On Kawara from Glenstone 2018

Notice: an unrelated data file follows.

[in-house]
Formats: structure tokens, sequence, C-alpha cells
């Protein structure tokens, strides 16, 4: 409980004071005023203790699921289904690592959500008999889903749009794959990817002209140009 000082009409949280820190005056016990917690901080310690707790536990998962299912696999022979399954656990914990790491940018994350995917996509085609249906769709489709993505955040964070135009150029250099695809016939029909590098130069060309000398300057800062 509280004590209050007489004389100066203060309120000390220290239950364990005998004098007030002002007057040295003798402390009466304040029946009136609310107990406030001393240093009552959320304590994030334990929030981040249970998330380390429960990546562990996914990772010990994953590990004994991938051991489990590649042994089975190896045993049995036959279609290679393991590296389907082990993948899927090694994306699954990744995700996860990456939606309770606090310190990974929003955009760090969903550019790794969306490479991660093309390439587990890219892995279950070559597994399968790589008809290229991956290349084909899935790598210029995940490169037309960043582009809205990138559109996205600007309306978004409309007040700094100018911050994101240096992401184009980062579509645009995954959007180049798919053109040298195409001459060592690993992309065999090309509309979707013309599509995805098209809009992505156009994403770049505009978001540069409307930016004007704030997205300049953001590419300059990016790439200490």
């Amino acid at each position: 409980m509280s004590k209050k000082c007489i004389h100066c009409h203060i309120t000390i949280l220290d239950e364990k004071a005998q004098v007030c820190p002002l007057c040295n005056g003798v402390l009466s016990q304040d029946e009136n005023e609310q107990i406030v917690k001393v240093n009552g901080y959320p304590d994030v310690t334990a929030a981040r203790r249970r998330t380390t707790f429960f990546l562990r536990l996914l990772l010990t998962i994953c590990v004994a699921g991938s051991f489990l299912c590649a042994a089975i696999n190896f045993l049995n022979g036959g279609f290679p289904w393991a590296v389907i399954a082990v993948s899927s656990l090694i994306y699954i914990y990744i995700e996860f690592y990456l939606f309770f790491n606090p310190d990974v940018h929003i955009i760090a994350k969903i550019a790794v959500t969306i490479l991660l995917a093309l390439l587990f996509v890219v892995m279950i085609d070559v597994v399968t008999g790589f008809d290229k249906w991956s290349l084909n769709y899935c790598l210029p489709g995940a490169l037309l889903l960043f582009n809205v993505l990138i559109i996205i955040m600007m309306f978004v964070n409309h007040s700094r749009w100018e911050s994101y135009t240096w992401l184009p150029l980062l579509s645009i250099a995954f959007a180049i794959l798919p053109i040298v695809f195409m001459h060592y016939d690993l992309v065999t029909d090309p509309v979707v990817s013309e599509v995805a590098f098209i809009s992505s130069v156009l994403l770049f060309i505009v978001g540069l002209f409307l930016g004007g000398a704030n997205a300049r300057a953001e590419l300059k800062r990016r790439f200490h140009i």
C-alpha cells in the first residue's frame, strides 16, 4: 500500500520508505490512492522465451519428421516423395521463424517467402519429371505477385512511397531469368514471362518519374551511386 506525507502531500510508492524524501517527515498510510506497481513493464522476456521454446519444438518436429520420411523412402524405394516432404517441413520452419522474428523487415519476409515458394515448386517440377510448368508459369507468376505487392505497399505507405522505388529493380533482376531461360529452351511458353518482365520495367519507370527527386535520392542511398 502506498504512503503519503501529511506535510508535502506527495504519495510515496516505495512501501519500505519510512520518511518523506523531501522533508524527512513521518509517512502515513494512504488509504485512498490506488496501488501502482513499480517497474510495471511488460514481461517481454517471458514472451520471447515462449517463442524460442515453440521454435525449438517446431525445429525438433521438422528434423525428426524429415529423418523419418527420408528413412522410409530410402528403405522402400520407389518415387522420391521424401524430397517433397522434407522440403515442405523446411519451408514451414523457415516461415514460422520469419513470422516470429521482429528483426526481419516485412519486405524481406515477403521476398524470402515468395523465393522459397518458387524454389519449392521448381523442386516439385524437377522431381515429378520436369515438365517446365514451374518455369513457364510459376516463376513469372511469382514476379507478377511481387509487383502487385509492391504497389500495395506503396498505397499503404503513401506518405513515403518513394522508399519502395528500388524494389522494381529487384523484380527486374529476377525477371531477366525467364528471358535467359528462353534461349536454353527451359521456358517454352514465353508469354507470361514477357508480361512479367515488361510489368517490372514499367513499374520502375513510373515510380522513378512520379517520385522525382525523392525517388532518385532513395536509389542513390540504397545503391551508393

On Kawara (1932-2014) is perhaps my most loved artist and greatest influence on any ability I’ve developed as a conceptual artist. Kawara was steeped in the interplay between our lives and space and time. The main essay in this volume was written by the contemporary novelist and cultural critic, Lynne Tillman, who writes “Kawara marks the temporality of the present and life’s staggering temporariness…. Of the trillions of events in everyday life, little becomes history, little is collected and saved…the multitudes neglected or overlooked or lost, profound reminders of how much has disappeared.” Tillman is referring to Kawara’s practice of doing a daily painting of the date, a series of Date Paintings that he began in 1966 and performed faithfully until 2013. He nestled each painting in a plain cardboard box lined with that day’s newspaper, filled with stories of the quotidian and unmarked. He also sent two postcards to friends every day from wherever he was all over the world from 1968 through 1979 featuring the rubber-stamped phrase I Got Up along with his time of rising. As some of you know, I adopted and adapted this practice on January 1, 2016 and have now sent 1545 daily postcards with I Got Up, adding the # of the postcard as well as my day of life (#27,217 today for those who are following). In addition, Kawara created books with all the dates for 1 million years in the past and 1 million years in the future, 100 year calendars, and detailed diaries of who he met and where he went. He makes my obsessiveness look like child’s play. Through it all, he refused interviews, photo sessions, and public speaking, remaining 100% focused on his time and space works. Tillman’s essay is a fine addition to the Guggenheim catalog ‘Silence’ from 2015 and further enriched my understanding of this enigmatic and wonderfully creative artist. My favorite part of the book is a single page headed Biography of On Kawara. The page is entirely blank except for the phrase 29,771 days in small, plain font centered left to right but asymmetrically above the middle—a perfect summary of this great artist’s life. The book was published by Glenstone, a private collection in Potomac, MD that has been made accessible to the public through the beautiful creativity of architect Thomas Phifer and Partners and the landscape architect Peter Walker and Partners. One entire gallery was designed in partnership with Kawara and is dedicated to his work. It features just three date paintings. They relate to the Apollo 11 moon landing in July, 1969–the dates of lift-off, landing, and the moon walk. I heartily recommend a visit to Glenstone to see Kawara’s work in person as well as the other parts of this incredible collection including outdoor works by Andy Goldsworthy, Richard Serra, and Ellsworth Kelly.